problem since for evasion to be disclosed the inspector has to exert a costly nonobservable effort.

    Our model distinguishes itself from the models cited above in several respects. Like Chander

    and Wilde (1992), we consider the existence of strategic information transmission, but use a more

    general model with a continuum of possible incomes. In most of the literature on corruption, the

    bribe the evader pays the inspector is the solution of a Nash bargain and the parties agree to report

    the income that maximizes their joint profit. In contrast to the literature, in this model, the tax

    evader chooses unilaterally the amount to evade. Therefore, the report may be different from the

    one that maximizes the joint expected profit. We also allow for both moral hazard as in Mookherjee

    and Png and adverse selection as in Besley and McLaren. General remuneration schemes ranging

    from pure tax-farming to pure wage systems are also allowed. Finally, corruption is considered to

    be structural, i.e., given a weak judiciary system and mild punishments for corruption or evasion,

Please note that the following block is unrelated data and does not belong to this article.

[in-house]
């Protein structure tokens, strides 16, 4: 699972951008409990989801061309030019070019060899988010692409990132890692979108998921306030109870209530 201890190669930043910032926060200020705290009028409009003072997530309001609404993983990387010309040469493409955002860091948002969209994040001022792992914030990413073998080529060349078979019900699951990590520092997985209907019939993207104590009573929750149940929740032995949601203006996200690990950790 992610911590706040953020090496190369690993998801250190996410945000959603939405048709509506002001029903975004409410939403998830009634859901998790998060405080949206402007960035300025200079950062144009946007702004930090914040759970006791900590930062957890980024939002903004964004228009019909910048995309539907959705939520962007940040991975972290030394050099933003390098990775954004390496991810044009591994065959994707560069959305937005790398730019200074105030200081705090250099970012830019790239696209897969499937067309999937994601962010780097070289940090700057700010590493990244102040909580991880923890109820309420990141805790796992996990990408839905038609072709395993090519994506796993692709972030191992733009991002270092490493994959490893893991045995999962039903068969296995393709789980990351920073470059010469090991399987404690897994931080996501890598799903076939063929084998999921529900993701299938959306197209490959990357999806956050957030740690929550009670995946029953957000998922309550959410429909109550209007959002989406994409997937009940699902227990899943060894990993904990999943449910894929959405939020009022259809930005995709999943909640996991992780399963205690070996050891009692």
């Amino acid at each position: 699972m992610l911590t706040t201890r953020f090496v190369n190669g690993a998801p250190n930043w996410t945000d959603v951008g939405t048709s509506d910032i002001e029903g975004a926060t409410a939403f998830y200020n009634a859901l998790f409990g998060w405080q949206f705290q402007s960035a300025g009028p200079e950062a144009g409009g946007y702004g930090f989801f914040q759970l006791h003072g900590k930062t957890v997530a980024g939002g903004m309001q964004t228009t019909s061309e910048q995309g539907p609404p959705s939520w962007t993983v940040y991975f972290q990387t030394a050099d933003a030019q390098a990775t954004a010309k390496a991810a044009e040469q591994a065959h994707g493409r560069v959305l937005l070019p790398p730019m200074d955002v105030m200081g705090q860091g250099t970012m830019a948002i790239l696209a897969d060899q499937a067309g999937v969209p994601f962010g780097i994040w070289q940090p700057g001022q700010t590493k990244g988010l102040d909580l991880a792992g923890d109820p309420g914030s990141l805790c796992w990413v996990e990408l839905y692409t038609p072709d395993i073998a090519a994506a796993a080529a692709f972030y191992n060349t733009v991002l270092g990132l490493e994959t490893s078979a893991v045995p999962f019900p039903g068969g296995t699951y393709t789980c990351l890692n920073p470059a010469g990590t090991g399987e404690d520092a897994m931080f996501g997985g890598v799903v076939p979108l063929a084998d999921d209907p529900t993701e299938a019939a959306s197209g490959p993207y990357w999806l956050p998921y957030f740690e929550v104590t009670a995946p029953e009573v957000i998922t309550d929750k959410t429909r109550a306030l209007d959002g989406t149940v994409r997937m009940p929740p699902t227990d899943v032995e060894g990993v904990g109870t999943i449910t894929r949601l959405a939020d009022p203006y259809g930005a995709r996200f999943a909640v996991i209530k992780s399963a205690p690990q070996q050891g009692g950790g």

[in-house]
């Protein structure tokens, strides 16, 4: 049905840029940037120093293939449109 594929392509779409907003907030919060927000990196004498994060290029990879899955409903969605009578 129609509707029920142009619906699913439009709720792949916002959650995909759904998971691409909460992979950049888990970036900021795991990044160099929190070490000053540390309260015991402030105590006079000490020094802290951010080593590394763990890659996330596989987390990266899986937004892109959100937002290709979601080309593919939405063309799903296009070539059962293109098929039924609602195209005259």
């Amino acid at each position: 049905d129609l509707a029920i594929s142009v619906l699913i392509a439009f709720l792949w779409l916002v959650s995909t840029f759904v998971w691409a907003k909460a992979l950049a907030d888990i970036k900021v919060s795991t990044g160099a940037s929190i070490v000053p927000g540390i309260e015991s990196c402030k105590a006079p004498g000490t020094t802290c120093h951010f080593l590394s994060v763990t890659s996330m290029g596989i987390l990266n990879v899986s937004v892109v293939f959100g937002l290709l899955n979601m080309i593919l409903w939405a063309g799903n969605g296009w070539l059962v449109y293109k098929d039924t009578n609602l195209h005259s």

collusion is always beneficial. This assumption fits well with the situation in many developing

    countries. This paper investigates the remuneration contract that maxinizes the tax receipts of

    the administration in an environment with structural corruption. The tax and penalty systems

    are set up by the social planner, while the tax administration has total discretion over the form

    of the contracts it proposes to its employees.

    The remainder of the paper is as follows. The next section describes the different actors of the

    model. Section 2.1 models the relationship between the auditors and the taxpayers as a signaling

    game. Section 3 solves the model, first in the case where all inspectors are identical and second

    when they differ. Section 4 considers the implications of different extensions of the model. Section


  • 5 concludes.

    2 The general setting

    Consider an economy with a continuum of taxpayers endowed with exogenous incomes on which

    taxes must be paid. The distribution of income in the economy is common knowledge and denoted

    f (0) on the support e = [a, ]; however, a particular taxpayer's income is private information and

    can be observed only through costly audits. Therefore, taxpayers may misreport their income.

    Tax compliance is enforced by the tax agency, the fund-raising arm of the government, which is

    composed of tax inspectors (or auditors) that review the taxpayers' reports. An auditor is assigned

    the task of detecting attempted fraud and denouncing the evaders in exchange for remuneration

    determined by the tax agency. In order to discover cheaters, the auditors need to exert a costly

    nonobservable effort. Moreover, some may pursue their own agenda and be prone to bribery.

    Subsequent to a side-contract between a taxpayer and an inspector, an additional audit ca